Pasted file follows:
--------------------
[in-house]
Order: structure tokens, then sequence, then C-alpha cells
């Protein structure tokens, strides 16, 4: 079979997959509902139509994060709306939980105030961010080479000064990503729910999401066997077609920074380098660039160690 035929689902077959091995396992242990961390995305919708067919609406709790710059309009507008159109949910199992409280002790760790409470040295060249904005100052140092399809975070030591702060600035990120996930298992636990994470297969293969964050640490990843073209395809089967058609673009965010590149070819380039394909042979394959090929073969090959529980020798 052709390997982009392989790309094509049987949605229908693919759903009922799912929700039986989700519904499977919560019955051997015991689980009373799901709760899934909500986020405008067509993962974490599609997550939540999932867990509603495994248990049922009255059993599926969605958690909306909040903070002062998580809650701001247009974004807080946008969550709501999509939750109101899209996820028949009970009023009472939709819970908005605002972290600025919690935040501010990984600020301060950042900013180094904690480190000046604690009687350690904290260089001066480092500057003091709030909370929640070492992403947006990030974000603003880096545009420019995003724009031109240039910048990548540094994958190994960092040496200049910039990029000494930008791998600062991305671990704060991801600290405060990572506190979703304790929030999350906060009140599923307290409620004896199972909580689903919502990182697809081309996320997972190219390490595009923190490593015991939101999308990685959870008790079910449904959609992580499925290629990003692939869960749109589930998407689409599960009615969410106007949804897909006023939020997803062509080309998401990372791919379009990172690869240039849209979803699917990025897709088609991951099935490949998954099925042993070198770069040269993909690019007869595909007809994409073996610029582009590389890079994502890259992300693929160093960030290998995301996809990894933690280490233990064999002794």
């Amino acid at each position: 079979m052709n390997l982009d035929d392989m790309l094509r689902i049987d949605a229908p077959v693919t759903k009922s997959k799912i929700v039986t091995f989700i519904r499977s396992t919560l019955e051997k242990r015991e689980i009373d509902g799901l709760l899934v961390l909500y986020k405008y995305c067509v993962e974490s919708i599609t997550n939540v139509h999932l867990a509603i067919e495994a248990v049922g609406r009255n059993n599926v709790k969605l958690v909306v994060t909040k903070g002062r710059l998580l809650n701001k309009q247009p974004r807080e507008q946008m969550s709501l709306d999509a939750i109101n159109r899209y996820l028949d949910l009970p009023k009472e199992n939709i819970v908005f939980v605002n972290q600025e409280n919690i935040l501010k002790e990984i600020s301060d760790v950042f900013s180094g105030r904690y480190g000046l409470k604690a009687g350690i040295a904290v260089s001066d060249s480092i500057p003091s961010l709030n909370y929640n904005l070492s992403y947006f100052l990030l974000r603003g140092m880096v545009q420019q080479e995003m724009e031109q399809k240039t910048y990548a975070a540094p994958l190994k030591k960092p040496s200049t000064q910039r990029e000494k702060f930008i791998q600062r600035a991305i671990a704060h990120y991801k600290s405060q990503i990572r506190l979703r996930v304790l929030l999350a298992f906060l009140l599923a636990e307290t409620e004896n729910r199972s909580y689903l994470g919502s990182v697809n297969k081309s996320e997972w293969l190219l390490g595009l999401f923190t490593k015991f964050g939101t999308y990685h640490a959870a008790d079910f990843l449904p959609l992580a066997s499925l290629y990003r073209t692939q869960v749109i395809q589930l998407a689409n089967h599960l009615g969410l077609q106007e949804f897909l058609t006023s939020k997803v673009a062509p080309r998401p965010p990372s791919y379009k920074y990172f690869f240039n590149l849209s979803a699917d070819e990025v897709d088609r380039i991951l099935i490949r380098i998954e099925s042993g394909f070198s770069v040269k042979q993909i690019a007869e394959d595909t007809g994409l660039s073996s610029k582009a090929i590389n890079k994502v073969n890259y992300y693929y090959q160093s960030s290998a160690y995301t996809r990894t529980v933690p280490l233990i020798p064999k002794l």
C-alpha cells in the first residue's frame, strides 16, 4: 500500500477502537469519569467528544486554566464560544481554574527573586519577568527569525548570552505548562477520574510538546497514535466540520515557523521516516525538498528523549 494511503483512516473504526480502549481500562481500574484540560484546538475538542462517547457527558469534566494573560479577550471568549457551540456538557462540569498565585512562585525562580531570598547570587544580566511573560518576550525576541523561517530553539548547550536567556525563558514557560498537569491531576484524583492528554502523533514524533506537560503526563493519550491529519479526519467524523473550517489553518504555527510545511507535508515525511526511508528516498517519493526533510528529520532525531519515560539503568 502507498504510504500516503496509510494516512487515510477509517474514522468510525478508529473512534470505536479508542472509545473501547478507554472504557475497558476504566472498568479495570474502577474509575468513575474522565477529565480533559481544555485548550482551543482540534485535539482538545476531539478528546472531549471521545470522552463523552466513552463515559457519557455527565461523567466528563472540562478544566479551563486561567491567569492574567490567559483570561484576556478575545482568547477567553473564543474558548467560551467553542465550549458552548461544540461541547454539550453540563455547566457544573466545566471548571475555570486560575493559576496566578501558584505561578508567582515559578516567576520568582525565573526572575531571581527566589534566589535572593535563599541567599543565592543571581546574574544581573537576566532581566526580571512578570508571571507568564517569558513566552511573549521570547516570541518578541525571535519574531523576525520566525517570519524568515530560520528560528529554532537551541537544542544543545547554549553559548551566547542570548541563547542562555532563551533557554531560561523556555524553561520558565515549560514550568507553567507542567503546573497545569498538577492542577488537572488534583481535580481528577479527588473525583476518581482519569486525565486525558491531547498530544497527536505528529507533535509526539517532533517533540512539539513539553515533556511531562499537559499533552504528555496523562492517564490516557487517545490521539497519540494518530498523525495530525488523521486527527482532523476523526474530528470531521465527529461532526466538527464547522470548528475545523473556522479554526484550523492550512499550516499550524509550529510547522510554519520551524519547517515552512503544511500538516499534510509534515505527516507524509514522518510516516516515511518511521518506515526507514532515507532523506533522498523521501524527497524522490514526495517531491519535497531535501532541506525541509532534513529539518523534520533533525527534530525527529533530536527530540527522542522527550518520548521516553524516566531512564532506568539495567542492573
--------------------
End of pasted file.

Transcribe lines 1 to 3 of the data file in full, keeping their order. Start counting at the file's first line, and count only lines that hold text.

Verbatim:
[in-house]
Order: structure tokens, then sequence, then C-alpha cells
């Protein structure tokens, strides 16, 4: 079979997959509902139509994060709306939980105030961010080479000064990503729910999401066997077609920074380098660039160690 035929689902077959091995396992242990961390995305919708067919609406709790710059309009507008159109949910199992409280002790760790409470040295060249904005100052140092399809975070030591702060600035990120996930298992636990994470297969293969964050640490990843073209395809089967058609673009965010590149070819380039394909042979394959090929073969090959529980020798 052709390997982009392989790309094509049987949605229908693919759903009922799912929700039986989700519904499977919560019955051997015991689980009373799901709760899934909500986020405008067509993962974490599609997550939540999932867990509603495994248990049922009255059993599926969605958690909306909040903070002062998580809650701001247009974004807080946008969550709501999509939750109101899209996820028949009970009023009472939709819970908005605002972290600025919690935040501010990984600020301060950042900013180094904690480190000046604690009687350690904290260089001066480092500057003091709030909370929640070492992403947006990030974000603003880096545009420019995003724009031109240039910048990548540094994958190994960092040496200049910039990029000494930008791998600062991305671990704060991801600290405060990572506190979703304790929030999350906060009140599923307290409620004896199972909580689903919502990182697809081309996320997972190219390490595009923190490593015991939101999308990685959870008790079910449904959609992580499925290629990003692939869960749109589930998407689409599960009615969410106007949804897909006023939020997803062509080309998401990372791919379009990172690869240039849209979803699917990025897709088609991951099935490949998954099925042993070198770069040269993909690019007869595909007809994409073996610029582009590389890079994502890259992300693929160093960030290998995301996809990894933690280490233990064999002794």